Firstly, she talks about how creative thinking can be encouraged by the way we teach.  Pure creative talent is a gift that only very few people in the world have but by being encouraged to think divergently it can develop creative thinking.

Cognitive thinking is where we aim at finding the single, correct, answer to a question or problem. We use data and options to decide on a final answer, this is the type of ‘thinking’ that advance computers are able to do. Divergent thinking is the creation of multiple responses in a flow of ideas and is associated with playfulness and willing to take risks.

Our current educational system does not encourage divergent thinking and is said to ‘kill creativity by stigmatising wrong answers’. I found the TED TALK by Ken Richardson extremely interesting. Sir Ken Robinson says ‘We don’t grow into creativity. We grow out of it, or rather we get educated out of it’ I work with a student studying IVM at LCC and he has Aspergers, he is an instinctively creative person and I am curious to think about how his disability may affect the way he thinks creatively.  We are told the knowledge of facts makes us clever or smart but I believe the ability to think divergently and creatively is an important skill to teach my students. Currently, I think schools and universities could be doing more to teach students to think creatively as it will be invaluable to them in work and personal life.

The Literacies- Technological, Data, and Human.

The new literacies arise from technology e.g. texts, blog, social network. These digital forms alter and extend our modern-day communication. The ability to read and write used to mean power and freedom, now the ability to network with both other humans and machine is of similar value and allow us to use the digital world to its fullest potential.

Technological is the understanding of mathematics, coding and basic engineering principles. The idea behind this is for people to understand the way our new form of communication and literacy work. This will enable us to use it to its fullest potential as coding becomes our common language. Letter and number have been studied in schools for hundreds of years as it was the fundamentals of human communication, now that technology is taking over this we must learn not only how to use technology but how it works e.g. how to make the new software program that will send image or data to each other.

Data literacies in short in the collection of information and how to read it.  The ability to read data can be extremely important in educating ourselves and becoming a way of advancing our knowledge. Aoun gives the example of being able to foresee ‘the spread of a virus across a continent to an individual’s dating preferences.’ P.57

Human Literacies is interacting with other humans. The ability to socially commutate and engage with others. I think this is the most important literacy because an office or university can have all the facilities and technology but if it cannot create personal relationships within their society it will not succeed in the modern world. Diversity is essential in human literacy for students to learn to their full potential.

Critical Thinking is about thinking over ideas in a skillful way and then applying them to create something new. Critical thought has many different layers; for example, the understanding and applying of facts to a question or understanding how people are motivated or how emotions can affect them. When all these are applied to the context of a situation is a person fully critically thinking. If a problem can be answered in a couple of yes and no answers a computer could resolve the issue but many real-world problems require critical thinking.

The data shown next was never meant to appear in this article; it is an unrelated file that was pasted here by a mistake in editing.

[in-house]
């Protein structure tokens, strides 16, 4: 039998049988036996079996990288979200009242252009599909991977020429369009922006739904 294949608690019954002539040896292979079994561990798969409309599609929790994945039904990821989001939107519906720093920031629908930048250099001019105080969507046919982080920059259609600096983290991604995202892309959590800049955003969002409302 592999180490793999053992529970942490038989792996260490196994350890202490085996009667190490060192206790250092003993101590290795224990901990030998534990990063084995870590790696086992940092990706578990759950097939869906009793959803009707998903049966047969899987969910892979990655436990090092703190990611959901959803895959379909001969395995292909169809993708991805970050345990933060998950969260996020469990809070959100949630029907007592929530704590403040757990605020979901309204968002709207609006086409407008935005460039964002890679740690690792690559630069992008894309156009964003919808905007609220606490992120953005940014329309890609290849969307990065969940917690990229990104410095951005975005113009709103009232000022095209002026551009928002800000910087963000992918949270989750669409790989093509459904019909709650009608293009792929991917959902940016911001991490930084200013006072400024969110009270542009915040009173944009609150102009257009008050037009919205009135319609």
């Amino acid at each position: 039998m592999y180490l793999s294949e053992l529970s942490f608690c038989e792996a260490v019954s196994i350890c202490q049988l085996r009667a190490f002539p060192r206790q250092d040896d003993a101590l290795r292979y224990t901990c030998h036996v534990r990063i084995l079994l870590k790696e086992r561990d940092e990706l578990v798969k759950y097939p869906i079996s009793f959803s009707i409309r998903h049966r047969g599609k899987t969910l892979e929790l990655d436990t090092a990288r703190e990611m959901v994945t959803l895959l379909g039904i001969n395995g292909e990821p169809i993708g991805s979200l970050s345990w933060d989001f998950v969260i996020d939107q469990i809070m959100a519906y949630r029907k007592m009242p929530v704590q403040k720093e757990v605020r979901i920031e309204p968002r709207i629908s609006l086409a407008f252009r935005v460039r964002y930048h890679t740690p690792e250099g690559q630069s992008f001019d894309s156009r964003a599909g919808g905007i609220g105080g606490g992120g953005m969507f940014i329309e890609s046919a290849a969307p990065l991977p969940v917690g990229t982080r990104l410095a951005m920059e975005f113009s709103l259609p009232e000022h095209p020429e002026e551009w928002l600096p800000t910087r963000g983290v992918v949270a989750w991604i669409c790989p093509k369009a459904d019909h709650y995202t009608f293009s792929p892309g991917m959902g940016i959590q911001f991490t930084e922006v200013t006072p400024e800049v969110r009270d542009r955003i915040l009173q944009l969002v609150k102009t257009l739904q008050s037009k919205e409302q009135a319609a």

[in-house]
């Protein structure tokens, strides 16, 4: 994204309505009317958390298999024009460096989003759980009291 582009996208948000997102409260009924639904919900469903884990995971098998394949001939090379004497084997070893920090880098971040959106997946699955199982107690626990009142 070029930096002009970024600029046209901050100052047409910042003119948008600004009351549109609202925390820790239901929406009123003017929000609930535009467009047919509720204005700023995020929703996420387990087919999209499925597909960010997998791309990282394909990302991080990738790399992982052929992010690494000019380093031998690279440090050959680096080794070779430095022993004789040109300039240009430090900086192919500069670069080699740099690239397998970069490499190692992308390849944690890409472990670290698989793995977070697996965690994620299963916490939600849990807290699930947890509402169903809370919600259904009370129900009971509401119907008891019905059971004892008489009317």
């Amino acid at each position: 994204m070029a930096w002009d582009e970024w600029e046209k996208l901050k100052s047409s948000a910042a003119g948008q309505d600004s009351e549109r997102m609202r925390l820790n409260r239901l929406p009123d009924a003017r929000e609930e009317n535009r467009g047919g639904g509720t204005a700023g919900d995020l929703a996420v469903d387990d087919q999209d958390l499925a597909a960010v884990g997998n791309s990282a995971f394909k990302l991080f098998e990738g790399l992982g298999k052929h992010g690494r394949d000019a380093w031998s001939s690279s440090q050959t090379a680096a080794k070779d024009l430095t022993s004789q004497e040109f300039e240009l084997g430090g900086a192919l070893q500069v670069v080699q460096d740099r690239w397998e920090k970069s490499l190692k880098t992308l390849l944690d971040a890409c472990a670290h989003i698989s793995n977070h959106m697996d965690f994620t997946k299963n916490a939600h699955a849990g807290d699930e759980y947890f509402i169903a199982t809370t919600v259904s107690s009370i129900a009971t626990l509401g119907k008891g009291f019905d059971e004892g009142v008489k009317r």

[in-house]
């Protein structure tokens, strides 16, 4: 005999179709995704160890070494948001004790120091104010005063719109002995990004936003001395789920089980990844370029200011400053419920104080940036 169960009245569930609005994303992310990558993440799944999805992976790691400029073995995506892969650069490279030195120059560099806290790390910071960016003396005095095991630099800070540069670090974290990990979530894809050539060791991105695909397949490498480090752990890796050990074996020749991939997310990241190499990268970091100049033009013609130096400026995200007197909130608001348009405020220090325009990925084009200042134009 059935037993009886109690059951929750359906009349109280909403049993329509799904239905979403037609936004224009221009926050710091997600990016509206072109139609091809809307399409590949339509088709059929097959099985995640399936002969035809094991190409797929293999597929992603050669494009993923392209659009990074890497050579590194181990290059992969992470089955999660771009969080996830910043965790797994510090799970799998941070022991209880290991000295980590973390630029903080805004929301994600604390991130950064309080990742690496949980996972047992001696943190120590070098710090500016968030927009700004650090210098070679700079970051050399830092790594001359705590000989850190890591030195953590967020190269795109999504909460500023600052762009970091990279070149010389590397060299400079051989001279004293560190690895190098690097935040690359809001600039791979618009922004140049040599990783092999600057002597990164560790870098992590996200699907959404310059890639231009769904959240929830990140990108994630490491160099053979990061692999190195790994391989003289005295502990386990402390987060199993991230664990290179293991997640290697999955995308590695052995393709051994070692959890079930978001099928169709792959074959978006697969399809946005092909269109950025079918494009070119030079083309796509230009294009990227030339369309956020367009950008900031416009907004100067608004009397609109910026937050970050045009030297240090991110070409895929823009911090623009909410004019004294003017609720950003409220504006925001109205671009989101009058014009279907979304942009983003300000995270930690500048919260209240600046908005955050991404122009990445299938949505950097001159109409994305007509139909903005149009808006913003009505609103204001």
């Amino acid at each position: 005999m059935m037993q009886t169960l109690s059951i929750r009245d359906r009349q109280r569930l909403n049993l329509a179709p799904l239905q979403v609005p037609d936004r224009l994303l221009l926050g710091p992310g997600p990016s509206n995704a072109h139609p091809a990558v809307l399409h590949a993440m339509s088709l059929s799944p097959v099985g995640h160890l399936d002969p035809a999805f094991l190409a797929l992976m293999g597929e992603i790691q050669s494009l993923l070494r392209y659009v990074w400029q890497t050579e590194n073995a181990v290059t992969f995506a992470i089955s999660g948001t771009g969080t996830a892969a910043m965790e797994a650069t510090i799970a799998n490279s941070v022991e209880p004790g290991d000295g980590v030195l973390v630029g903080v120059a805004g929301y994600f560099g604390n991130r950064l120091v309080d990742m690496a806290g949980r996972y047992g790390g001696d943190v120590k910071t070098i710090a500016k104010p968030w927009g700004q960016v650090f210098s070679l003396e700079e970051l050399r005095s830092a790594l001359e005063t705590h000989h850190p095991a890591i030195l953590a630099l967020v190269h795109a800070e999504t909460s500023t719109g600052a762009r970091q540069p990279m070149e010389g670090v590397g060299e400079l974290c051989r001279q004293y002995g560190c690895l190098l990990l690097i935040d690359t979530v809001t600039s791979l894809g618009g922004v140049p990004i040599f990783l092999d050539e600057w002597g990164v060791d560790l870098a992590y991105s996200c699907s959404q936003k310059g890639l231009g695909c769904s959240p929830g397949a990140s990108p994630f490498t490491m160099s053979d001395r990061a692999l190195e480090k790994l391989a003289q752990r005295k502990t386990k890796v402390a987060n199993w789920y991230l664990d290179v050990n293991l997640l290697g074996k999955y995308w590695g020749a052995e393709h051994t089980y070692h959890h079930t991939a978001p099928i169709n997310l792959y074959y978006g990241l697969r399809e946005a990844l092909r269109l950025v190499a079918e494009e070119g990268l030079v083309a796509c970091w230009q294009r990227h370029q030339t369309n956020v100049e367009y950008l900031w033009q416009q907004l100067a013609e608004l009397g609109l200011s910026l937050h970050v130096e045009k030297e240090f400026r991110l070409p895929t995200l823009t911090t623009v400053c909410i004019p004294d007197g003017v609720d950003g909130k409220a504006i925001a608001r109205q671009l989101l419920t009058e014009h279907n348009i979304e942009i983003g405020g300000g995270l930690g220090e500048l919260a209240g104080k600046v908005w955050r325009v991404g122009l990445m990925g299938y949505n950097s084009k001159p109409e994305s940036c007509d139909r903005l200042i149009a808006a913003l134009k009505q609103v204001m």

Systems Thinking is taking information and applying it to different areas to solve an issue or situation. A computer can gather all the data and apply it to its specific area but it does not have the ability to apply it to another area or areas as a human would if thinking systematically.

Entrepreneurship will be an important development in the digital workspace. As technology takes away job we must invent new ones which are why it should be important to teach the students. By teaching entrepreneurship, it allows them to fail and make mistakes in a safe environment, failure should be taught as a good thing and have the potential to create new ideas. Technology is not a bad thing but should be seen as a way for people to create new ways of working and find new fields that technology cannot yet master. Research is a form of entrepreneurship in that they collect and grown on valuable knowledge of trying and failing at their ideas.

Cultural Agility is personal experience across cultural situations. Although technology can help with translation and communication over long distances it cannot show empathy or understanding of someone’s culture, for example ‘excepting different behaviors from their employees’. p.71 I think we must teach our students the need to understand, empathise and collaborate with clients/ colleagues from very different backgrounds.

What these few captures explain to me is that a student does not come to a university to learn by just reading books or researching the internet. They learn from each other, seminars and experimentation. This involves teaching across subject areas on a project with experience in real life.

In the new model of learning it tells us students want to know how and what they are learning. This can be done by clearly indicating what is excepted of them in a curriculum.  Each lesson states the learning outcomes and how to build on system thinking and critical thinking. Students need to be able to understand how these new forms of teaching will help them in their goals not simply at university but in life. The main point that I understood from this text was although technology is enabling us to do more and more tasks a human would normally do, it/they cannot think creativity. Humans think creatively and have many ‘oceans of knowledge to cross’. This is showing the importance of teaching of thinking creatively and understand not only what technologies can do but what it cannot do.